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For my dad

How you choose to be good

You don’t know this boy
but you love his mother.
The interior of your car
smells like warm leather
and the rolls of Certs
you keep stashed in your pockets.
You picked the boy up from his house
to stay at your place
while you take his mother out of town
to a casino somewhere
just over the state line.
The car is a Grand Marquis,
white, with a supercharged engine
taken from a police cruiser,
its power vibrates through the seats
like a giant cat’s purr
always on the verge of a roar.
You don’t know this boy,
but you know that his mother
will soon be your wife,
and soon you’ll all live
under the same roof.
So when the boy says to you,
he’s never had someone
he’d be proud to call his dad,
and he wonders if you’d mind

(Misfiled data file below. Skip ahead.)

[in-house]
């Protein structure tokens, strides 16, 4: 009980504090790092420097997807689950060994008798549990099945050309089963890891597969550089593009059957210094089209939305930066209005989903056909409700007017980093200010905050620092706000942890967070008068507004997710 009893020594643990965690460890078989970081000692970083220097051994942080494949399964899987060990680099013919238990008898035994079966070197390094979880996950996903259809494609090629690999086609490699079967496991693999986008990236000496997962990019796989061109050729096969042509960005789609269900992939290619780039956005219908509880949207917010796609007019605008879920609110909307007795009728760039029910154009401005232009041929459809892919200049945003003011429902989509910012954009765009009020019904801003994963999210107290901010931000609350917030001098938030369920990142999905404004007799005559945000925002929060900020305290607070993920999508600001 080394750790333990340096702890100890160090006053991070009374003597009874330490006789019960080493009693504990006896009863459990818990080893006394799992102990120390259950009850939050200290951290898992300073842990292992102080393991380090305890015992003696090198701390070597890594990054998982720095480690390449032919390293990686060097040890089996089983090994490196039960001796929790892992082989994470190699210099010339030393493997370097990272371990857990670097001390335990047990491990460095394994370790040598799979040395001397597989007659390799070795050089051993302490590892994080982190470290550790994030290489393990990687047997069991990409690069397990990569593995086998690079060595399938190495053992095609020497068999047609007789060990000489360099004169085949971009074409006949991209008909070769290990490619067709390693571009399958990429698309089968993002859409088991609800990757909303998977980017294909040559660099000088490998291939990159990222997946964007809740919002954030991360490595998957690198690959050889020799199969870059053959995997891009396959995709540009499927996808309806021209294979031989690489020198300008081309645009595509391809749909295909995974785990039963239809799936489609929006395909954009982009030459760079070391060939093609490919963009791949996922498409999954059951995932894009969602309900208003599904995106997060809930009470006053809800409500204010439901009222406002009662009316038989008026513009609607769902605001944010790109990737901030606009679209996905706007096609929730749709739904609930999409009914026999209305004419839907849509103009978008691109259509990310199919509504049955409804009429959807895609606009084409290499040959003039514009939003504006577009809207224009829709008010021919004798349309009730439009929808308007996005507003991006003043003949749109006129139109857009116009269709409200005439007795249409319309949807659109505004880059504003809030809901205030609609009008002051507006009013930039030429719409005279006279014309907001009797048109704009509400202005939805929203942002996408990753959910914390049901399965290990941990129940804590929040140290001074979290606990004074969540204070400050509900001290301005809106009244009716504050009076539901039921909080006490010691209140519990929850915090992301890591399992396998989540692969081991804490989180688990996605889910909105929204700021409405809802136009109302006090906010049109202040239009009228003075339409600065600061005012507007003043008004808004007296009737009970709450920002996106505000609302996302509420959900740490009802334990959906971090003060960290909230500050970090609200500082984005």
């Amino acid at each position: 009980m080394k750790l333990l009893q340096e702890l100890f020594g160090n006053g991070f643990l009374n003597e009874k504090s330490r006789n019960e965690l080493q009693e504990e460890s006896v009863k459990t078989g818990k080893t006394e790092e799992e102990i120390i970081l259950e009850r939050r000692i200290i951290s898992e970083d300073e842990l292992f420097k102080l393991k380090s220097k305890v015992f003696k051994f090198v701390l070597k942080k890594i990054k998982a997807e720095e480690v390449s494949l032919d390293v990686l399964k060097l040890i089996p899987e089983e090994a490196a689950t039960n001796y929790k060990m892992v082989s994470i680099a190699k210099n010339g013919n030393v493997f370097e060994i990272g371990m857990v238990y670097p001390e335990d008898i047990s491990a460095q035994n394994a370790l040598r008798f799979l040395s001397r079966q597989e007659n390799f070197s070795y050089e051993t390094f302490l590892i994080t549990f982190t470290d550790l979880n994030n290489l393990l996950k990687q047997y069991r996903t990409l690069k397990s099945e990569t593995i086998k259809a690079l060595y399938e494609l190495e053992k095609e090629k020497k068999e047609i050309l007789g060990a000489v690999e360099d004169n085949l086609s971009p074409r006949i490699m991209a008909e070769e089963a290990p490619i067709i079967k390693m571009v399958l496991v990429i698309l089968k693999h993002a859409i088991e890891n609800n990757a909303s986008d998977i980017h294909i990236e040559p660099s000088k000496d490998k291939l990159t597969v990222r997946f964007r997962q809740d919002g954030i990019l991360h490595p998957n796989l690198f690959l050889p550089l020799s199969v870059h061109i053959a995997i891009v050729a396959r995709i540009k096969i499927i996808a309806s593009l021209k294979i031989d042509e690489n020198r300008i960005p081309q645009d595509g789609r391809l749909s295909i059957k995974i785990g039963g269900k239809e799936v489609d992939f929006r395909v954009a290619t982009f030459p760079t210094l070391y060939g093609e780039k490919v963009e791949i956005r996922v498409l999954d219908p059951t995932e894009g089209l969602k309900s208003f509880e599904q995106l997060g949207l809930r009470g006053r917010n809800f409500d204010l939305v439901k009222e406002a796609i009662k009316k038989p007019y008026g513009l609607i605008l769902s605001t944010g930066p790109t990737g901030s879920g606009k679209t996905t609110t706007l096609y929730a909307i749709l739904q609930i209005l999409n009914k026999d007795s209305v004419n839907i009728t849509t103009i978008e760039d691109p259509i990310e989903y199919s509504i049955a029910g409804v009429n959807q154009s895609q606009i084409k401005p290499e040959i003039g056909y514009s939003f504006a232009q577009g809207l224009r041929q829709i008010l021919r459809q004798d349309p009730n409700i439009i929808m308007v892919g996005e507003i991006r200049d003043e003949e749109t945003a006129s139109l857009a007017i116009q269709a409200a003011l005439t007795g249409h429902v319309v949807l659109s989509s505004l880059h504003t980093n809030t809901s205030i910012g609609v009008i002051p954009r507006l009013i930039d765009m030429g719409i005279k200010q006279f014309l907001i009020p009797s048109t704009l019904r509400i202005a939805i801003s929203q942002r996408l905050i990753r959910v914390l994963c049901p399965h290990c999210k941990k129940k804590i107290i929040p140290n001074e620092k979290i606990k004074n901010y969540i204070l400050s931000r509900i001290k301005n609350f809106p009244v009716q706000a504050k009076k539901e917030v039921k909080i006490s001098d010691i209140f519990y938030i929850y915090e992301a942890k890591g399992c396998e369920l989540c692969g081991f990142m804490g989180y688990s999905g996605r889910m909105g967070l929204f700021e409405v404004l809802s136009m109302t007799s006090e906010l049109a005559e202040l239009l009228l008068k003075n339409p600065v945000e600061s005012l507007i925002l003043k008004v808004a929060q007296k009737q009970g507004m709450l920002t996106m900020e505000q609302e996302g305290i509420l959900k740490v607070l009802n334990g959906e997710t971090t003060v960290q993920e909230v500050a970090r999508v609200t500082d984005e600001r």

if he called you that,
you should simply smile
and slap a hand across his knee,
and say, Sure, son, sure,
that’d be just fine by me.

NEW POEM

Life Lessons in Dog Walking

My dog always stops
to smell the roses
blooming or not blooming
by my neighbor’s mailbox,
as if to say, there’s beauty here
even if you can’t see it,
just wait.

Every new scent must be cataloged,
inspected and identified,
from the honeysuckle falling
over a church’s park fence
to the latest piece of roadside trash
discarded from a reckless window
with hints of the owner still attached.

Every new face must be greeted
with a smile
and an unencumbered joy
that swells through the body
like hot air inside a balloon,
as if to say, oh, you live here too,
isn’t it wonderful?

There’s awe to be found
in the mundane
sight and sound
that is anything but mundane,
unbridled pleasure
released in each discovery
of this, an ordinary life.